Obsessed with Embellishment

Wednesday, November 15, 2006

Why I Luv "Dancing With The Stars"

First off - Emmitt had a MUCH better posse - Roger Staubach, Troy Aikman - and who did Mario have? George Lopez. His Mom. Need I say more?

True, the are-they-or-are-they-not-dating back story was really compelling, but folks - they ARE dating - because we saw Mario's Mom show up at a rehearsal, and Karina bestowed upon her that respectful peck-on-the-cheek required by the pack's Alpha Female. Trust me, if Mrs. Lopez took that air kiss from Karina - she's dating her son.

And Emmit, to his credit, won this thing because he used his NFL training to full advantage - not only did he win the World's Ugliest Trophy, but now he gets to call up Jerry Rice tomorrow morning and say "Pay UP, Brother!" ( I didn't think it was possible to for any trophy to be uglier than the Stanley Cup, or *gack* the Indy 500 Trophy, whose minature bas-relief heads of the previous winners scare the daylights out of me. )

But it was, in short - a totally satisfying 16 weeks of reality TV. The real winner? Cheryl - two years in a row now. Time to renegotiate that contract baby!

Sunday, November 12, 2006

Rock Lobster !

If I could have music on my blog, you'd now be listening to "Rock Lobster" by the B-52's! I just love this jacket by John Galliano from the Dior Fall 2006 couture collection.

I like it because it really does look like a lobster. I live in New England and I've been eating them all my life. I know lobster anatomy!

And the lobster tail hat! ! It's very Surrealist, and very Elsa Schiaparelli. I have only one complaint - it's not 3-D, as you can see from the runway shot. But when I win the lottery I will have Dior make mine a true hat.

So the big question is - what can we learn from this thing? First off - the beading is really witty and wonderful, and there are lots of ideas to steal. Pearls, of course, are perfect for a garment with an ocean theme, and the mix of different size pearls (ivory and colored), crystals (marquis and round) adds a lots of interest while keeping the embellishment toned down just enough. I also like the little paisleys and curlicues beaded down the center front of the jacket and along the edges of the lobster shell. Zoom into the jacket on the larger photo and notice how the different sizes of beads, pearls and crystals are combined along the edges. The feathery edges themsleves look like bird feathers.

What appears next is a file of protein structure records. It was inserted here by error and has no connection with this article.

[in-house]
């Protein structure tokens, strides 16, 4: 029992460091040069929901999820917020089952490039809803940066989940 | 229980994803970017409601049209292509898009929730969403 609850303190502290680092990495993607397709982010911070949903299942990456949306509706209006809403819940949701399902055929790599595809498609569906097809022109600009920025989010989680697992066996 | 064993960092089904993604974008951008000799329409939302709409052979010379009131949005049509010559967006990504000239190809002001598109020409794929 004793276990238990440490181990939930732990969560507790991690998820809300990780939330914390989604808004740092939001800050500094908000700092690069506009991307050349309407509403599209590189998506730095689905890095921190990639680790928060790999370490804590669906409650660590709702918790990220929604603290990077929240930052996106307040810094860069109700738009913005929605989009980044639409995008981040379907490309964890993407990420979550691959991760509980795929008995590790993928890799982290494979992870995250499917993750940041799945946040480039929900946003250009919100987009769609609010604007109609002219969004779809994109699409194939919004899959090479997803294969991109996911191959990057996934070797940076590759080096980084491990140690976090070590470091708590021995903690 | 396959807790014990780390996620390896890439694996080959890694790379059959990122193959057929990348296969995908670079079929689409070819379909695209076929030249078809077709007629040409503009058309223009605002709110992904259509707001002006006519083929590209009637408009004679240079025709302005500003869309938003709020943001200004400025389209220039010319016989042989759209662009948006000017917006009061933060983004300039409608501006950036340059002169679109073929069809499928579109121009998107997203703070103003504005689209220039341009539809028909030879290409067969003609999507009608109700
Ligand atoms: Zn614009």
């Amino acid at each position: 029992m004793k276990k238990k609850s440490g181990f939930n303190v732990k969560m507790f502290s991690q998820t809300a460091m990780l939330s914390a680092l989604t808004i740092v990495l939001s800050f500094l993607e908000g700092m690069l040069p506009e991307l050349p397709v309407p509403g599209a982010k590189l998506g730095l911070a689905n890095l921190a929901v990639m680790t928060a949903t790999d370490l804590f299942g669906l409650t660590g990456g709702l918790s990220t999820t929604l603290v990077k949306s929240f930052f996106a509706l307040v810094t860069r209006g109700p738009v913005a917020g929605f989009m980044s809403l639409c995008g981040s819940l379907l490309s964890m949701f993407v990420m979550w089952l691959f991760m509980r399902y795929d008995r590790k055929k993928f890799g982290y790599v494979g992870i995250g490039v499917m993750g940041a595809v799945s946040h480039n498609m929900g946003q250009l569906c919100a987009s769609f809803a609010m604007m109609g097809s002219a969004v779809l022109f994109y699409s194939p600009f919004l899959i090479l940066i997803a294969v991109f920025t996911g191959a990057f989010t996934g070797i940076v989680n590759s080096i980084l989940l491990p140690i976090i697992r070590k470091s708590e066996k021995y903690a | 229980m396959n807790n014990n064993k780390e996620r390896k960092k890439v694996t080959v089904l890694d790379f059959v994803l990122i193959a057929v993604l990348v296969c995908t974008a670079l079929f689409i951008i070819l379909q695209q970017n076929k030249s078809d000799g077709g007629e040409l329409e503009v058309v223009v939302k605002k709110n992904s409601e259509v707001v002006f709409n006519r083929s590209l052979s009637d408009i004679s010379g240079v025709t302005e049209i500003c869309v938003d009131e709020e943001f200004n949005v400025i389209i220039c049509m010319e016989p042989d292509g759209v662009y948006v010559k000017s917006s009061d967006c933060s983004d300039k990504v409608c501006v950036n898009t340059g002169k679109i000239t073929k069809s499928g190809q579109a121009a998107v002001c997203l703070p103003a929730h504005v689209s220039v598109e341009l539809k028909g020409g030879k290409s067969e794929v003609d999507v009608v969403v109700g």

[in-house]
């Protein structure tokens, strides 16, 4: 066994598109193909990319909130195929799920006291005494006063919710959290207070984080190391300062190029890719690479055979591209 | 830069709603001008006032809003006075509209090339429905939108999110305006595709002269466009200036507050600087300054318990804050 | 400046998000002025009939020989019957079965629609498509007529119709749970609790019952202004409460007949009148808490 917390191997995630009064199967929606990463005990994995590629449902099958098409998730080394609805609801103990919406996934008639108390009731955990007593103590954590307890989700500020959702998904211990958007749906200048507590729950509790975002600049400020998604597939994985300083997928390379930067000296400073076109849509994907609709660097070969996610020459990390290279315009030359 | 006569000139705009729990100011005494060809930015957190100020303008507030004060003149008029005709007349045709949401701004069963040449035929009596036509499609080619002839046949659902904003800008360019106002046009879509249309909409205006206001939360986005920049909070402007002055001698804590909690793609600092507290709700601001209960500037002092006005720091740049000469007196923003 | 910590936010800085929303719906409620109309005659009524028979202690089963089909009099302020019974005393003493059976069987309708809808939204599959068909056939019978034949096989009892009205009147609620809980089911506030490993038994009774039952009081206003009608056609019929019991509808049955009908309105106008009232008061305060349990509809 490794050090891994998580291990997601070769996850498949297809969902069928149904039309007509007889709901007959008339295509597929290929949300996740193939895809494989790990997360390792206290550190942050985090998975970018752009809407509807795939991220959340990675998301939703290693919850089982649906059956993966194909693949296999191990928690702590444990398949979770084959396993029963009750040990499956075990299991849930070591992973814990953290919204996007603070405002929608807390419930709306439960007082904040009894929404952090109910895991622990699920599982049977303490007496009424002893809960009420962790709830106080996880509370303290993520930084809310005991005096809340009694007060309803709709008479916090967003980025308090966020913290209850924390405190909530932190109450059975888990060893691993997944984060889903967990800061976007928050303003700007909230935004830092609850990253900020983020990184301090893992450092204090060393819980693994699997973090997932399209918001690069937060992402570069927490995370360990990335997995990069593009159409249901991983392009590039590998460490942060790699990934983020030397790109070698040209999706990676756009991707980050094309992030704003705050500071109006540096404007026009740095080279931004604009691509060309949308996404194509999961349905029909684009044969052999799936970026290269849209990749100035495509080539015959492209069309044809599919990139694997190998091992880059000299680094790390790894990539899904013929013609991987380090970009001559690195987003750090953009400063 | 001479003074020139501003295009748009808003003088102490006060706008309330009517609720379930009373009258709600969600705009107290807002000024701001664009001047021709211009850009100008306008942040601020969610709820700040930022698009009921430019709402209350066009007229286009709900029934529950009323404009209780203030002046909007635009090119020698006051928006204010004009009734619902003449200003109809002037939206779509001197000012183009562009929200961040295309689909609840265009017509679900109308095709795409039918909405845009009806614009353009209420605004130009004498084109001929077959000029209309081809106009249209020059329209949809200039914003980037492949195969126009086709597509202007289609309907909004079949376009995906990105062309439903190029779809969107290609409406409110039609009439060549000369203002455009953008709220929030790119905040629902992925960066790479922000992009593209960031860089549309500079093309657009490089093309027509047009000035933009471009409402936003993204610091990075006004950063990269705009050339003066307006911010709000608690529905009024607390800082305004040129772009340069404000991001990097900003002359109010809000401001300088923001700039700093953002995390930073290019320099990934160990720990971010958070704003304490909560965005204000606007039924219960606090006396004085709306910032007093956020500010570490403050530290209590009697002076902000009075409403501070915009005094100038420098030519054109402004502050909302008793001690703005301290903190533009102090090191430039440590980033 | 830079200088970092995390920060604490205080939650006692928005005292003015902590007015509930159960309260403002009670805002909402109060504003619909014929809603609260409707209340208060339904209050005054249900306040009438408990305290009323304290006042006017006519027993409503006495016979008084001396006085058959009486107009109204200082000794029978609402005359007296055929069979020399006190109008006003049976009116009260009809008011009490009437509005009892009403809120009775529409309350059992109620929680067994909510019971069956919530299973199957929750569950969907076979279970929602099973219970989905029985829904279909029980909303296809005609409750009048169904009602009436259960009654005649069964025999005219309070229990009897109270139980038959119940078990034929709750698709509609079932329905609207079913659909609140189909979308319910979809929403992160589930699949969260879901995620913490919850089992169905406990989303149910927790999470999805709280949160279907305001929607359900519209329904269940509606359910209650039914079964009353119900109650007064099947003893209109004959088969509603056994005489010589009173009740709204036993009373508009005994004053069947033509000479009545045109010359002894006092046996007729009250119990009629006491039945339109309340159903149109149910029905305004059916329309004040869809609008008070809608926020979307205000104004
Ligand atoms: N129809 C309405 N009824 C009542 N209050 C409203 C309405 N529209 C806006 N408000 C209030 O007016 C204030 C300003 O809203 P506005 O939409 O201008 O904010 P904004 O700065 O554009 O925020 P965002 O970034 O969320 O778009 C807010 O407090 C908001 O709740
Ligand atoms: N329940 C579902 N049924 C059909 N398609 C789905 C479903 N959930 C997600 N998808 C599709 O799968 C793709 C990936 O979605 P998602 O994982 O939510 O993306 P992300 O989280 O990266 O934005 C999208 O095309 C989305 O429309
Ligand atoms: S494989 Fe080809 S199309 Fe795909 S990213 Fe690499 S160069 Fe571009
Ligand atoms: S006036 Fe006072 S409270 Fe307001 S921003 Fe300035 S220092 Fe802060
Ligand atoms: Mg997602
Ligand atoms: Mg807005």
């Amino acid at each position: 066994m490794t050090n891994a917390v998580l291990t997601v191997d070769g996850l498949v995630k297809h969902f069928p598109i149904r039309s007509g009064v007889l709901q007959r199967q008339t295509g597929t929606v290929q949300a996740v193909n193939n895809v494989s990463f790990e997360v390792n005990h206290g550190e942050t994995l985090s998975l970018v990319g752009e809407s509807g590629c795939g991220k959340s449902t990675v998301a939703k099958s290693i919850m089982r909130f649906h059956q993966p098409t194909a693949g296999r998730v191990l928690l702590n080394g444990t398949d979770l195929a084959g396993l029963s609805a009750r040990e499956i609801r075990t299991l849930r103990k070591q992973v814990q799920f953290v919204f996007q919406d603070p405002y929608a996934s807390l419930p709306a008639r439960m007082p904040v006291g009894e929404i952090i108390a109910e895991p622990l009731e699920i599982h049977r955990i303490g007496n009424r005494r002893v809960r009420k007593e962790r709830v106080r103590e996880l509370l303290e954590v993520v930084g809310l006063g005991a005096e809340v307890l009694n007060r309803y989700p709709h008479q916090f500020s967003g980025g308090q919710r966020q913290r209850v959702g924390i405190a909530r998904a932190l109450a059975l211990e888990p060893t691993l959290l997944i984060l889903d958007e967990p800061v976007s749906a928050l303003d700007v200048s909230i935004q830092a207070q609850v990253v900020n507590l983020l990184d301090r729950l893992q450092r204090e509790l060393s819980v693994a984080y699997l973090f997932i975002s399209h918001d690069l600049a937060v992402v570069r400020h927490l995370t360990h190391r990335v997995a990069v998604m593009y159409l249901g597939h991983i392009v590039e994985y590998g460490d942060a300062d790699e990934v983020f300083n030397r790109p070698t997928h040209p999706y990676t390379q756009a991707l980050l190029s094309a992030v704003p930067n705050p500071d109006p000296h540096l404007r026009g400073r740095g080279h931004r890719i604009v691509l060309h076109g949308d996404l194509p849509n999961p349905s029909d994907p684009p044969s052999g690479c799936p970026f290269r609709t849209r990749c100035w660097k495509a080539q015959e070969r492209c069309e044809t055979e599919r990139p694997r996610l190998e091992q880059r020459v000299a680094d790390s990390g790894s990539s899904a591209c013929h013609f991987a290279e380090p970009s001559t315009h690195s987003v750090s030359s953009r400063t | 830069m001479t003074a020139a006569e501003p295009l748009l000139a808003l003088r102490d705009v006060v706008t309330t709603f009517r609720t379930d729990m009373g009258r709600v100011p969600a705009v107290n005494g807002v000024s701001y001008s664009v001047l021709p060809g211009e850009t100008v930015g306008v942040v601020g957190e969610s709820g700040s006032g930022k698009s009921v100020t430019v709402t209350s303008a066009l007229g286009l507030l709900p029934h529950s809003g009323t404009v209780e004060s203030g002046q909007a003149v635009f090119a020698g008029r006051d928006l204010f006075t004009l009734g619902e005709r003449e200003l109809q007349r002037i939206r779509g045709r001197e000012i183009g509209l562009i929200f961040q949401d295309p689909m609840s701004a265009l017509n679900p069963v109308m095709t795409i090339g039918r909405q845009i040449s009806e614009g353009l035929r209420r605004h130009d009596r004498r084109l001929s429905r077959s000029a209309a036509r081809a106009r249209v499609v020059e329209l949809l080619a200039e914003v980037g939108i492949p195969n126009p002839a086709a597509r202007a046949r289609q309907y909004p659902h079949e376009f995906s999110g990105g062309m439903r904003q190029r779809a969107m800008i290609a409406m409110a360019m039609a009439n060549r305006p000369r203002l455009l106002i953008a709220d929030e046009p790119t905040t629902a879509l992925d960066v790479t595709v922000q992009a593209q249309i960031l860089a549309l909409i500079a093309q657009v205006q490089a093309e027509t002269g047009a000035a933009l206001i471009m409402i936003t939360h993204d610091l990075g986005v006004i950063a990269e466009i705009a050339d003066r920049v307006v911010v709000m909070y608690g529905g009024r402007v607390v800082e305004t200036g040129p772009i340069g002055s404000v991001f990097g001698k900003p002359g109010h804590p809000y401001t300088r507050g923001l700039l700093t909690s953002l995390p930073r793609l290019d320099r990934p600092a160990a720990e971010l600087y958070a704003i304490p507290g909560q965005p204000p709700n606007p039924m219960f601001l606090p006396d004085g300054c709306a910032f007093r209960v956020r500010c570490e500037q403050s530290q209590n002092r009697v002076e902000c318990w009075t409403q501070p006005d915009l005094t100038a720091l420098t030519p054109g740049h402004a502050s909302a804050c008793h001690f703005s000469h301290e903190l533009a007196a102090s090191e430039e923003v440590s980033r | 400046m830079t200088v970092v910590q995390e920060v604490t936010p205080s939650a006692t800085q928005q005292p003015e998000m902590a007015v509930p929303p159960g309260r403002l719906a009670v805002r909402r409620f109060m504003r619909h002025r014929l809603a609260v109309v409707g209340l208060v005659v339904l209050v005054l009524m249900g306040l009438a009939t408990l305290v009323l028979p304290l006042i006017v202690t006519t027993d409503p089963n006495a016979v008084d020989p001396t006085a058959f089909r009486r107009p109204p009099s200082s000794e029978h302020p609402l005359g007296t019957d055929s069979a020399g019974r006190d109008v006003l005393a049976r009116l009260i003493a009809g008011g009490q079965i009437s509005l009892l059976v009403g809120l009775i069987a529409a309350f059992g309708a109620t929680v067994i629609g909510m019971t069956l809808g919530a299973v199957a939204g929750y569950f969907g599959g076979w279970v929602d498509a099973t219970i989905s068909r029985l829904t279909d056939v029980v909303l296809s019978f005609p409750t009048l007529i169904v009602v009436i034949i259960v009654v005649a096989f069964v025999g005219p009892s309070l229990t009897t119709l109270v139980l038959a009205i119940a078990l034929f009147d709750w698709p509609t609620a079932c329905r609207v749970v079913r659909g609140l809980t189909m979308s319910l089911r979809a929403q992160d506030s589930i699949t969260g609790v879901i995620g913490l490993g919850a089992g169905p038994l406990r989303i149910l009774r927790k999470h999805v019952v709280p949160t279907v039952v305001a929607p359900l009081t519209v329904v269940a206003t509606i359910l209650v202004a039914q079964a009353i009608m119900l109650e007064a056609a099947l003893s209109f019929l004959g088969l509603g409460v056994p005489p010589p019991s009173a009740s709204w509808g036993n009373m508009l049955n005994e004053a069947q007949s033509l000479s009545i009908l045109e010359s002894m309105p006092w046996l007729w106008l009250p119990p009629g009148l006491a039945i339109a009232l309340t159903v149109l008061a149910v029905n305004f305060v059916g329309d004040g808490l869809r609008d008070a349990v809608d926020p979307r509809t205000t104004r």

My guess is that all of this embellishment was added after the garment was sewn. There must be a backing underneath the fashion fabric because this embellishment is likely on the heavy side.

I'm sure some people think this garment looks like a costume from a Disney On Ice production of the The LIttle Mermaid, but you just can't deny this is something really spectacular. Sure - it's waaaay over top, and is probabley a perfect example of what most peope think is wrong with modern couture, but I think the embellishment is magnificent!

Friday, November 03, 2006

Embellish Without Fear - Part II, Machine Embroidery

I've noticed recently there's been a backlash against machine embroidery and I can understand why. The start up costs are high for both a machine and materials, and once they get into it, sewers seem to be quickly get stuck in a design rut.

At the moment, there are hundreds of thousands of designs out there. A site like Embrodiery.com has more than I can even imagine. So how do you decide which one to use? I have a simple rule:

Embellishment Rule 2: Avoid the "Motif" look

You've all seen these - a design embroidered smack in the middle of a sweatshirt. The design is totally self contained, it stands alone, and it often can't be manipulated or varied in even a simple way (flipped, rotated, repeated, mirror image)

However, the delightful baby sweater dress above (from the winter 2006 Hanna Anderson catalog) perfectly sums up a great machine embroidery design used creatively.

For example, If you used this design instead:

You would loose some impact in the final garment. This design is from Anita Goodesign, and while it's a really nice holiday motif, it's more suited to a non-garment project, such as dinner napkins or a table runner. If you tried to use on this on baby dress like the one above there's not much you can do with it other than to flip it as a mirror image, and as such it's not really meant to be used for a garment.

The Hanna baby sweater dress works for other reasons as well; the garment design is great to begin with, the color palette is narrow but effective, (there are only three colors; cream, dark red, and green), the cables on the sweater knit are the right scale to the embroidery, and the asymetrical embroidery is a prefect counterweight to the regularity of the cables.